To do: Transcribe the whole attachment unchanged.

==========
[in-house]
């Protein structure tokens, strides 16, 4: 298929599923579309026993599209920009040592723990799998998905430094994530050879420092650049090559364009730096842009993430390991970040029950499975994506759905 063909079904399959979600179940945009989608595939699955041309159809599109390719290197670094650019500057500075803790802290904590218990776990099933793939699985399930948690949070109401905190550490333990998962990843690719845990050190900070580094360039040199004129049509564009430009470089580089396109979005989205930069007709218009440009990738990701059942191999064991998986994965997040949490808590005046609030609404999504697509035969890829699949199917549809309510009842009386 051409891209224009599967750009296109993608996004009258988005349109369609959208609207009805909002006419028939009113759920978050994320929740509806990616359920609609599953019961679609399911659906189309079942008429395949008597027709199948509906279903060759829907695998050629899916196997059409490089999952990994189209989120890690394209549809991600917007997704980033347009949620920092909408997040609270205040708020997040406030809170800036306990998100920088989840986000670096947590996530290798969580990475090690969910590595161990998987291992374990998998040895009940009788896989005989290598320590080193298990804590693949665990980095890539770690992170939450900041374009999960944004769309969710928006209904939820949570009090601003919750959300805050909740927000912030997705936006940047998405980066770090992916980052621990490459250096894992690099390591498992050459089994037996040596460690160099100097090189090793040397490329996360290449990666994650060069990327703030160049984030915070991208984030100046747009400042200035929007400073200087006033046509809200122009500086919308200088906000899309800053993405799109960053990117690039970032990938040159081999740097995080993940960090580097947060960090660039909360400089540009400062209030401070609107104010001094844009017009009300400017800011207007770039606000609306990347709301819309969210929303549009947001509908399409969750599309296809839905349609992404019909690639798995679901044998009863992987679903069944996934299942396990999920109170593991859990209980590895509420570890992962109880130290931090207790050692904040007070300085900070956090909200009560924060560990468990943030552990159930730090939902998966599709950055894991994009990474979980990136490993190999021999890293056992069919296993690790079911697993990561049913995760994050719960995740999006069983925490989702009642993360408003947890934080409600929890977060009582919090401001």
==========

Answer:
[in-house]
């Protein structure tokens, strides 16, 4: 298929599923579309026993599209920009040592723990799998998905430094994530050879420092650049090559364009730096842009993430390991970040029950499975994506759905 063909079904399959979600179940945009989608595939699955041309159809599109390719290197670094650019500057500075803790802290904590218990776990099933793939699985399930948690949070109401905190550490333990998962990843690719845990050190900070580094360039040199004129049509564009430009470089580089396109979005989205930069007709218009440009990738990701059942191999064991998986994965997040949490808590005046609030609404999504697509035969890829699949199917549809309510009842009386 051409891209224009599967750009296109993608996004009258988005349109369609959208609207009805909002006419028939009113759920978050994320929740509806990616359920609609599953019961679609399911659906189309079942008429395949008597027709199948509906279903060759829907695998050629899916196997059409490089999952990994189209989120890690394209549809991600917007997704980033347009949620920092909408997040609270205040708020997040406030809170800036306990998100920088989840986000670096947590996530290798969580990475090690969910590595161990998987291992374990998998040895009940009788896989005989290598320590080193298990804590693949665990980095890539770690992170939450900041374009999960944004769309969710928006209904939820949570009090601003919750959300805050909740927000912030997705936006940047998405980066770090992916980052621990490459250096894992690099390591498992050459089994037996040596460690160099100097090189090793040397490329996360290449990666994650060069990327703030160049984030915070991208984030100046747009400042200035929007400073200087006033046509809200122009500086919308200088906000899309800053993405799109960053990117690039970032990938040159081999740097995080993940960090580097947060960090660039909360400089540009400062209030401070609107104010001094844009017009009300400017800011207007770039606000609306990347709301819309969210929303549009947001509908399409969750599309296809839905349609992404019909690639798995679901044998009863992987679903069944996934299942396990999920109170593991859990209980590895509420570890992962109880130290931090207790050692904040007070300085900070956090909200009560924060560990468990943030552990159930730090939902998966599709950055894991994009990474979980990136490993190999021999890293056992069919296993690790079911697993990561049913995760994050719960995740999006069983925490989702009642993360408003947890934080409600929890977060009582919090401001």